The original story relates that an American tourist in Paris saw a sign advertising a ‘wine bath.’ Curious, he took the bath, which cost seventy-five cents. He wondered how a wine bath could be so cheap. He knew the bath’s attendant who had been a slave in Virginia but in France was a freeman:
“Well I suppose they throw it away when they are done with it?” replied the tourist. “Oh no, they send it down stairs for the poor people, who bathe for twenty-five cents,” replied the bath attendant. “Then of course, you throw it away,” exclaimed the traveler, “who thought this was going even beyond Yankee profit.” “No, indeed,” was the “indignant reply, accompanied by a profound bow; “No indeed, we are not so ‘stravagant as dat comes to; we just bottle it up den and sends it to ‘Merica, for champagne!”
An 1890 article by Shirley Dare in the Pittsburg Dispatch reveals that certain “California beauties know the tonic effect of wine baths.” The girls bathed first in warm water and when their pores were opened “they enter a wooden tub containing a cask of red wine [for fifteen minutes] which does duty over and over again.” Miss Dare writes: “The wine bath is very refining and refreshing to the skin.”
A 1902 article in the St Louis Republic advocated that “for the wealthy a wine bath is recommended.” The article claims a twenty minute bath in “100 liters [26.5 gallons—the average bathtub holds 24 gallons] of Malvoisie wine can be used a hundred times without losing its invigorating properties.” The article continues, “[after which] the Malvoisie may be distilled, and the result will be found to be a delicious brandy.” The previous year, Malmsey [Madeira] was the preferred variety—“It takes a hundred quarts of the wine for a bath… [which] is poured back in the barrel and used over again for the next bath.”
By 1910, external wine applications were the vogue. A popular French technique was to wash the hair occasionally with wine—“white wine for blondes and red for brunettes.” A 1911 article, though, suggest wine baths were still around but because “so few women could indulge in such extravagance,” the article suggested women “sponge [their] faces in wine,” red or white was fine but the author touted “sour claret [as] especially beneficial” for the complexion.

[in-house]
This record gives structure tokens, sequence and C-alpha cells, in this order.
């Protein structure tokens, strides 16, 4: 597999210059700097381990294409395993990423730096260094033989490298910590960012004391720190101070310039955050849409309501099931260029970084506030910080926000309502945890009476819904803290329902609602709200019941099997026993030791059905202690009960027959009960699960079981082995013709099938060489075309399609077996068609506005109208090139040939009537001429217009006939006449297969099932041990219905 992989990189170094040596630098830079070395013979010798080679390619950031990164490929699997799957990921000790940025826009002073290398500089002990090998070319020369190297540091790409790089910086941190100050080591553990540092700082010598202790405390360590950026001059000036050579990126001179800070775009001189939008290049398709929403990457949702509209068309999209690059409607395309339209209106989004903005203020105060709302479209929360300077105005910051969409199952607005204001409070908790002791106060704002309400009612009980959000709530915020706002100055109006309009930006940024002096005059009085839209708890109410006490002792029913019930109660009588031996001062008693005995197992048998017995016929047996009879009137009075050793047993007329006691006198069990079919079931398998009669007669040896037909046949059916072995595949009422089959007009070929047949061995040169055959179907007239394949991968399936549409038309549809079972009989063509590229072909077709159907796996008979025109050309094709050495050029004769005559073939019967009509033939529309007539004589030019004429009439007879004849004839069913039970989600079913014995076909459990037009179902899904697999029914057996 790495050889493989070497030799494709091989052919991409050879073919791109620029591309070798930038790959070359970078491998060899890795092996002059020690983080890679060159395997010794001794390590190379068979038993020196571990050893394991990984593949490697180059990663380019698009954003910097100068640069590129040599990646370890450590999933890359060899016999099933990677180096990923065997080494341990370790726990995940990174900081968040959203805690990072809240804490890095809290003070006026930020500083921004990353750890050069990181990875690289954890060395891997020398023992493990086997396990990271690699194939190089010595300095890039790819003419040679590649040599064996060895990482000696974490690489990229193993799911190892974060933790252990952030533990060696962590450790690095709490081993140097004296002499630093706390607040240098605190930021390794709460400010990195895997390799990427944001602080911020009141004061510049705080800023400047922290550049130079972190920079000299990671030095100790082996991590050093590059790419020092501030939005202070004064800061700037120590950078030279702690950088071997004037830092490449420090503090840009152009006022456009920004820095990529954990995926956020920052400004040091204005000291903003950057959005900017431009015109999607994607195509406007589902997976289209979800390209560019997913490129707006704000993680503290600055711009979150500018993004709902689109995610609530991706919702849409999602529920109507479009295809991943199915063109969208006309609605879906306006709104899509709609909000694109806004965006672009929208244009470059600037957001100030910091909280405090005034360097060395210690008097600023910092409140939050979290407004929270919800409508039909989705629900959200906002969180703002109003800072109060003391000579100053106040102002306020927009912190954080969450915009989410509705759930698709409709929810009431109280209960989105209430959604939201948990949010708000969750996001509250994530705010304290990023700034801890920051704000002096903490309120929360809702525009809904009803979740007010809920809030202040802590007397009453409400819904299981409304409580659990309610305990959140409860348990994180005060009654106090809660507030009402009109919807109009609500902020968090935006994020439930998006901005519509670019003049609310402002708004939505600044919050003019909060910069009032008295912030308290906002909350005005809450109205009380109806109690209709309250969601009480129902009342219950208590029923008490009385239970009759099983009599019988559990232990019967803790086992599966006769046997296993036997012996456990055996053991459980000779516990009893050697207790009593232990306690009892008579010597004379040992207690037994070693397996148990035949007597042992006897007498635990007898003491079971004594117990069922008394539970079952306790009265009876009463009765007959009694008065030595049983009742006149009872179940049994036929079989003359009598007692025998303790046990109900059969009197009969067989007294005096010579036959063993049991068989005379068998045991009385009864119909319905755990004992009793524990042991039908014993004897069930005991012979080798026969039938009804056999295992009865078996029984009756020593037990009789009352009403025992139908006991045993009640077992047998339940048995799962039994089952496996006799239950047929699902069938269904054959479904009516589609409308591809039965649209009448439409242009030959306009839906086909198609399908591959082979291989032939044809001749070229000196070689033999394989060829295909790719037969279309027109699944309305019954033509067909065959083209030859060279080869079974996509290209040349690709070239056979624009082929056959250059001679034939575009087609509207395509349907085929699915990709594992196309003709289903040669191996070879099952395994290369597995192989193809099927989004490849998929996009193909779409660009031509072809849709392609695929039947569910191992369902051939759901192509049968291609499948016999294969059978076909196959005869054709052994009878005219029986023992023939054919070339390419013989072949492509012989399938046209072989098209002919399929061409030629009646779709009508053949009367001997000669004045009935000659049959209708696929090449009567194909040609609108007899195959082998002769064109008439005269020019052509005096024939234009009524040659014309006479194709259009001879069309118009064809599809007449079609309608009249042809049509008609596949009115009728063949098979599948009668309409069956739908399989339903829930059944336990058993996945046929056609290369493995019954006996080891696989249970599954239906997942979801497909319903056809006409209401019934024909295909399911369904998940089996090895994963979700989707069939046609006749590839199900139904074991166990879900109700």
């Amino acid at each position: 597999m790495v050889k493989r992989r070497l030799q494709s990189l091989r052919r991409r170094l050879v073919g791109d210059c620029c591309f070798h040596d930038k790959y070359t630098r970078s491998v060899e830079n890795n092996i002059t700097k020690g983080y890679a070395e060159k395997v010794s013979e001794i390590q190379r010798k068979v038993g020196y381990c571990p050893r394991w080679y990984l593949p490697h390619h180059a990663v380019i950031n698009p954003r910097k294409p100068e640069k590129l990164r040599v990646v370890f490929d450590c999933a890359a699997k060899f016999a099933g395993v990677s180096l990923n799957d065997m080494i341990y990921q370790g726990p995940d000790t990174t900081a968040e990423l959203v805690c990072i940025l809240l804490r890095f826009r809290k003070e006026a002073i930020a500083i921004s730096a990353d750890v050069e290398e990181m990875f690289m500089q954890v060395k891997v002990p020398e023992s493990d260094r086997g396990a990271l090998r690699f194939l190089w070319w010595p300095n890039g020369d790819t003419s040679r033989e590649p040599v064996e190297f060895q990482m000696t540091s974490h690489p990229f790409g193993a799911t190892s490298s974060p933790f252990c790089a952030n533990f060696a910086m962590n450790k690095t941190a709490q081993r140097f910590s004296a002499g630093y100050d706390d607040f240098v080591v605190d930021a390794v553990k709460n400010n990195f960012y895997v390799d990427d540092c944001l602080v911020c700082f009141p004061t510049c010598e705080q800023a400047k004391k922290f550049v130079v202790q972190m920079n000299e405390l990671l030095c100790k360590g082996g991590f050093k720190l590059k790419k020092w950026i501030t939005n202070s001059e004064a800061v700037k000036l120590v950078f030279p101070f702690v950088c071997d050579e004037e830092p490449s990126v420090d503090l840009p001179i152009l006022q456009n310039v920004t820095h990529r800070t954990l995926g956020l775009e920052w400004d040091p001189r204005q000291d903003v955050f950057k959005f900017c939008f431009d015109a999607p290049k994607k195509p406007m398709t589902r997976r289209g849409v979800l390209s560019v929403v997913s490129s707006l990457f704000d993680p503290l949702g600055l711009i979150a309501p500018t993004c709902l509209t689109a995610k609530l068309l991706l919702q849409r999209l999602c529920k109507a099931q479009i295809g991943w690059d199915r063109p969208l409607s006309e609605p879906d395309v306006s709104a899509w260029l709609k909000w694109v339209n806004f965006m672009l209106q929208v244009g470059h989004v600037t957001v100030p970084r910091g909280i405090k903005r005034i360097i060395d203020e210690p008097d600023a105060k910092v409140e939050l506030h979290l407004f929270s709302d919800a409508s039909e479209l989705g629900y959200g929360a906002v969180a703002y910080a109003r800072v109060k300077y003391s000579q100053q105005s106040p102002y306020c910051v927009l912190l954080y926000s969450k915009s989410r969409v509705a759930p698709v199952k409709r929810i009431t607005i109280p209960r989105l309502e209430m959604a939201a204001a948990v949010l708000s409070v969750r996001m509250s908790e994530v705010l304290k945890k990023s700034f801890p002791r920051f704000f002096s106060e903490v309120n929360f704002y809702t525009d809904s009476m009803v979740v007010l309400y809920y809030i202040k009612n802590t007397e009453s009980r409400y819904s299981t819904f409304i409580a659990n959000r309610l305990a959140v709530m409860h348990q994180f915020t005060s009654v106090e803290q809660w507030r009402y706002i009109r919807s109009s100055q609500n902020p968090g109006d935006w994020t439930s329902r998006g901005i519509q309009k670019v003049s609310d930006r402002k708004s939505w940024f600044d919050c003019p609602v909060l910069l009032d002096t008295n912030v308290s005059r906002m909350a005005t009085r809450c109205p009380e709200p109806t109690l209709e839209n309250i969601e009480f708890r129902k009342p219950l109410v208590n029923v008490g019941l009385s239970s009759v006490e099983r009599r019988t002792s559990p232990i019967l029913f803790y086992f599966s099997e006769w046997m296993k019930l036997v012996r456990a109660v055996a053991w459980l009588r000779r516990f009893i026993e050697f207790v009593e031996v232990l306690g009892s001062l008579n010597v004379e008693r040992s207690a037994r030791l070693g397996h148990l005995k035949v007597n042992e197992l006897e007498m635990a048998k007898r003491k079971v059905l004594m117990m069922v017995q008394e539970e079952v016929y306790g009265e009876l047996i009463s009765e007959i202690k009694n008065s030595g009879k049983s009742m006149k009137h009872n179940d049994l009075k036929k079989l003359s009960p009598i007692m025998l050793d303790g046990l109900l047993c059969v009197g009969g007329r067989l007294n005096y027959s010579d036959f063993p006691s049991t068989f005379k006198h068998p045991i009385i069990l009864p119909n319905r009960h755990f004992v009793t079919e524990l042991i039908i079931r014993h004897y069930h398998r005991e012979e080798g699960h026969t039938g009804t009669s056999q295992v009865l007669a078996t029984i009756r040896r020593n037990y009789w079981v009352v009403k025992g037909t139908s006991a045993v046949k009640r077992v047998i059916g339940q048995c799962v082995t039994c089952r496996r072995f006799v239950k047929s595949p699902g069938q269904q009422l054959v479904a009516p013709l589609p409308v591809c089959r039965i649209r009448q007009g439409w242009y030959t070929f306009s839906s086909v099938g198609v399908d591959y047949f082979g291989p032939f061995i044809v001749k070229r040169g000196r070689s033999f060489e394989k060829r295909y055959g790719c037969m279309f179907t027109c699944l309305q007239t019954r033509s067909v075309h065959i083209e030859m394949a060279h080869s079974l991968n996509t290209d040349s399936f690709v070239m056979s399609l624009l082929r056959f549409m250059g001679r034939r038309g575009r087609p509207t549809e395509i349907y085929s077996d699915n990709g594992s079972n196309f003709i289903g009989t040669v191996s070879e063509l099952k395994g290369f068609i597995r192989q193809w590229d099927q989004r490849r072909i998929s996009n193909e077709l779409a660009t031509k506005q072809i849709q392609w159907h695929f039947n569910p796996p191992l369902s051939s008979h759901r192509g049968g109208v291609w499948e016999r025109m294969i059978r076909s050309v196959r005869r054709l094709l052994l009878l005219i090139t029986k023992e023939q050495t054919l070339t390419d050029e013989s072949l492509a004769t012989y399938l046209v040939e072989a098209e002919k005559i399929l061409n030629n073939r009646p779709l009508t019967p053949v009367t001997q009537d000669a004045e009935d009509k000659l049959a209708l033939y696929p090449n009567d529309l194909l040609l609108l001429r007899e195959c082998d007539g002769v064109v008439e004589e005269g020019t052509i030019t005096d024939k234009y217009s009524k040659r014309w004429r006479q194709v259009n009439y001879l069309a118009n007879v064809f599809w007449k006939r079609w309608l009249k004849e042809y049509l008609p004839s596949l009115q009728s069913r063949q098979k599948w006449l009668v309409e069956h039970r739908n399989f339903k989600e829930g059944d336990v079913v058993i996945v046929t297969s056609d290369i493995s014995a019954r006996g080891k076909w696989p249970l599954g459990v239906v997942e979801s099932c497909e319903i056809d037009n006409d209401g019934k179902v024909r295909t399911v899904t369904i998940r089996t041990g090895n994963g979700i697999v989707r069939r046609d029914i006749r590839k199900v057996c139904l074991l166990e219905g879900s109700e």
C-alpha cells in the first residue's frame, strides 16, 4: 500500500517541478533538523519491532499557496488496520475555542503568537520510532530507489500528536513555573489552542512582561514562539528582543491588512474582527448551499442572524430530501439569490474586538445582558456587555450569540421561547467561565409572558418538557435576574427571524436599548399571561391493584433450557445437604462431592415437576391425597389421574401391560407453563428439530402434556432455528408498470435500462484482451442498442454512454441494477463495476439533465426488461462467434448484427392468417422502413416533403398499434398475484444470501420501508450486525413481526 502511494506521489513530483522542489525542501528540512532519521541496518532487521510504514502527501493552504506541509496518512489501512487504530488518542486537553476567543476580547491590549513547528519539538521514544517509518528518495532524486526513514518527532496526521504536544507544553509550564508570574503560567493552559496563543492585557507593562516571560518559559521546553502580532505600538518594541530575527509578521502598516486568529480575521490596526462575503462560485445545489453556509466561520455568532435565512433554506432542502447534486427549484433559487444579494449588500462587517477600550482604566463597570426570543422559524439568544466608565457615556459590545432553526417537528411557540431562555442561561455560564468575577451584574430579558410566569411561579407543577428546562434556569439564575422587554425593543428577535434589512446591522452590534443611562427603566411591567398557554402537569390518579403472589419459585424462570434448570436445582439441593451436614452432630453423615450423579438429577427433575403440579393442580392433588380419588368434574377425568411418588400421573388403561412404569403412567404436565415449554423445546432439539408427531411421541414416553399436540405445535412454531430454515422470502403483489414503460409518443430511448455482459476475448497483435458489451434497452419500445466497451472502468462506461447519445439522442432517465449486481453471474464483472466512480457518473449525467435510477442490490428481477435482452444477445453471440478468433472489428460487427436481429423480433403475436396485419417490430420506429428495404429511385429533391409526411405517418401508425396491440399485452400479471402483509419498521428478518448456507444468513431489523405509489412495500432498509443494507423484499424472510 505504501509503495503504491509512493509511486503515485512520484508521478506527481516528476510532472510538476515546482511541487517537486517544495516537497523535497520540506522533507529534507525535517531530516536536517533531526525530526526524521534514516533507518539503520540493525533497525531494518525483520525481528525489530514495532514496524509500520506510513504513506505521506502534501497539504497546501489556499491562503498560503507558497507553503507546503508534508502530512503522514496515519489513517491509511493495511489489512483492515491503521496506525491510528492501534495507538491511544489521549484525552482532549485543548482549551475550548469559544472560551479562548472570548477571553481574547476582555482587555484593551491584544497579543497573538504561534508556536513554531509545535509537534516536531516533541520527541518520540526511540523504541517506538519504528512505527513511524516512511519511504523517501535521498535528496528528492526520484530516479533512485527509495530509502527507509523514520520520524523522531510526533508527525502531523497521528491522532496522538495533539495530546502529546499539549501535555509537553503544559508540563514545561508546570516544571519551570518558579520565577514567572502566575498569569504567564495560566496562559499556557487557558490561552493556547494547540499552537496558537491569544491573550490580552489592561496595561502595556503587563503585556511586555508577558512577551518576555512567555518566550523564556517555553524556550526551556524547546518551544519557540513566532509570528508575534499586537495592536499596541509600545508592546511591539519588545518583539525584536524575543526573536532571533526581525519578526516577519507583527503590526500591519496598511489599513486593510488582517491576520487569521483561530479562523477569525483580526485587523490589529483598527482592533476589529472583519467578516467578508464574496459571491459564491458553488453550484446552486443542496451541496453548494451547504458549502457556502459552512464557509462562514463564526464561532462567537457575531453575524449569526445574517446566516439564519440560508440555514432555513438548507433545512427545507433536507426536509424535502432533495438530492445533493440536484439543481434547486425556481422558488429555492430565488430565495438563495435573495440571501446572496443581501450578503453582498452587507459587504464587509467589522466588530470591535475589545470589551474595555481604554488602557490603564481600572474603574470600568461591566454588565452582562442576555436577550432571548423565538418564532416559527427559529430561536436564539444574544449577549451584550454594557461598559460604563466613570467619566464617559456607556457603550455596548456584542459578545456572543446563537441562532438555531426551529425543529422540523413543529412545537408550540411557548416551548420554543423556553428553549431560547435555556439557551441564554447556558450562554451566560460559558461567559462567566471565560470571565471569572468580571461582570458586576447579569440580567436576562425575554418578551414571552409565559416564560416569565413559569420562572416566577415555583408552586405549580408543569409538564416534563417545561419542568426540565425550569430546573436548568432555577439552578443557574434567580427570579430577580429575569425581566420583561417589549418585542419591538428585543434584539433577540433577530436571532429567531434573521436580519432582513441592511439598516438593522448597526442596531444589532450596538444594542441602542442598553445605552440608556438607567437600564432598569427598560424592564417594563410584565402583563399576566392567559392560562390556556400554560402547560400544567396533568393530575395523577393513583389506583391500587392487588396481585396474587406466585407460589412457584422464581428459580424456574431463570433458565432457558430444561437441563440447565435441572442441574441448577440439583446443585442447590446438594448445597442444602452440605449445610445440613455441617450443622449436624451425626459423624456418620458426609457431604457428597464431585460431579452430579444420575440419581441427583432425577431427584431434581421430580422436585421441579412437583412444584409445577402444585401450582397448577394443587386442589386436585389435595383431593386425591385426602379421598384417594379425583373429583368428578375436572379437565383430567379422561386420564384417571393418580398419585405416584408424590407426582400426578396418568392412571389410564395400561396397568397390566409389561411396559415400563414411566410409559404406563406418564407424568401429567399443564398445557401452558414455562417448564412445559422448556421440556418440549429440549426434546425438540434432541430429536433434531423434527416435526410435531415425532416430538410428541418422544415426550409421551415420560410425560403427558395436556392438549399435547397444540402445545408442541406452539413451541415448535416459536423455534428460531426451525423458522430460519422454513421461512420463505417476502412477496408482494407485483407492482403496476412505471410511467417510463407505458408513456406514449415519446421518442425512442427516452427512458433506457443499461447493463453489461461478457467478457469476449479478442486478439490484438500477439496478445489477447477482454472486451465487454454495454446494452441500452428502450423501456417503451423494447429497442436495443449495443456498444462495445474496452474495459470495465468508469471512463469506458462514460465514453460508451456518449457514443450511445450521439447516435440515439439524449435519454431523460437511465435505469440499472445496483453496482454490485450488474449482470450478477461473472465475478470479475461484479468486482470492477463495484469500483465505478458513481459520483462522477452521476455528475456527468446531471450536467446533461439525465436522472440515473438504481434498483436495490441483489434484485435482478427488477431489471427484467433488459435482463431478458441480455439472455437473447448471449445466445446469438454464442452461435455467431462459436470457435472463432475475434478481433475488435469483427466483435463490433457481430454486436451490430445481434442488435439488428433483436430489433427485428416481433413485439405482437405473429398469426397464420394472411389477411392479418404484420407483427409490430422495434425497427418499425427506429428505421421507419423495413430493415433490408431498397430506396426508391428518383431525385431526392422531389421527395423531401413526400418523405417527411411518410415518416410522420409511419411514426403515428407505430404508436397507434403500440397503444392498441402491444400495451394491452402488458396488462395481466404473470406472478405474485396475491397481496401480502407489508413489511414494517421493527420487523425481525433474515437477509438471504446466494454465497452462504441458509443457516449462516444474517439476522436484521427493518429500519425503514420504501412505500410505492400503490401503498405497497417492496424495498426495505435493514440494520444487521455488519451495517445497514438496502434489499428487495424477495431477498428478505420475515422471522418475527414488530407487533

Wine baths of a sort are still in vogue today. A recent Huffington Post article suggested wine baths were beneficial but a modern wine bath consists of adding a mere 16 ounces of red wine to one’s bath water. Les Sources De Caudalie which claims to be “the first wine spa in the world,” extolls wine baths as part of their new vinothereapy “which involves being wrapped, massaged and smothered in extracts from some of France’s finest wines.” The Bordeaux, France spa offers a “hot red wine bath fitted with strategically placed jets designed to boost circulation.” The bath is actually water “enriched with red wine extracts.” They also offer a “Barrel bath” which they describe as “bubbly and enriched with gently exfored-wine-spa-china liating grape marc [pomace].” A reporter who examined the spa writes, “Although many dermatologists agree that red grapes can play a role in preventing serious diseases such as cancer when eaten, they remain skeptical of claims that the body can absorb anti-ageing chemicals and affect its appearance.”
“That wine has been in the bath room for one week, and you is the thirty-eighth person that bathed in it.”
A story about bathing in wine was first published in 1859 in numerous U.S. periodicals. Variations were republished over the next three decades. At first blush, it seems a good yarn replete with Mark Twain dialects and mildly racist antebellum humor.
discovered a red wine spa in China which does have a communal red wine bath and she wondered “can just sitting in wine even have any health benefits?” She wondered, “How often are they going to change the bath water?” She never thought to ask the real question—will the wine be reclarified and bottled—because today the thought is simply out of the question. But is it?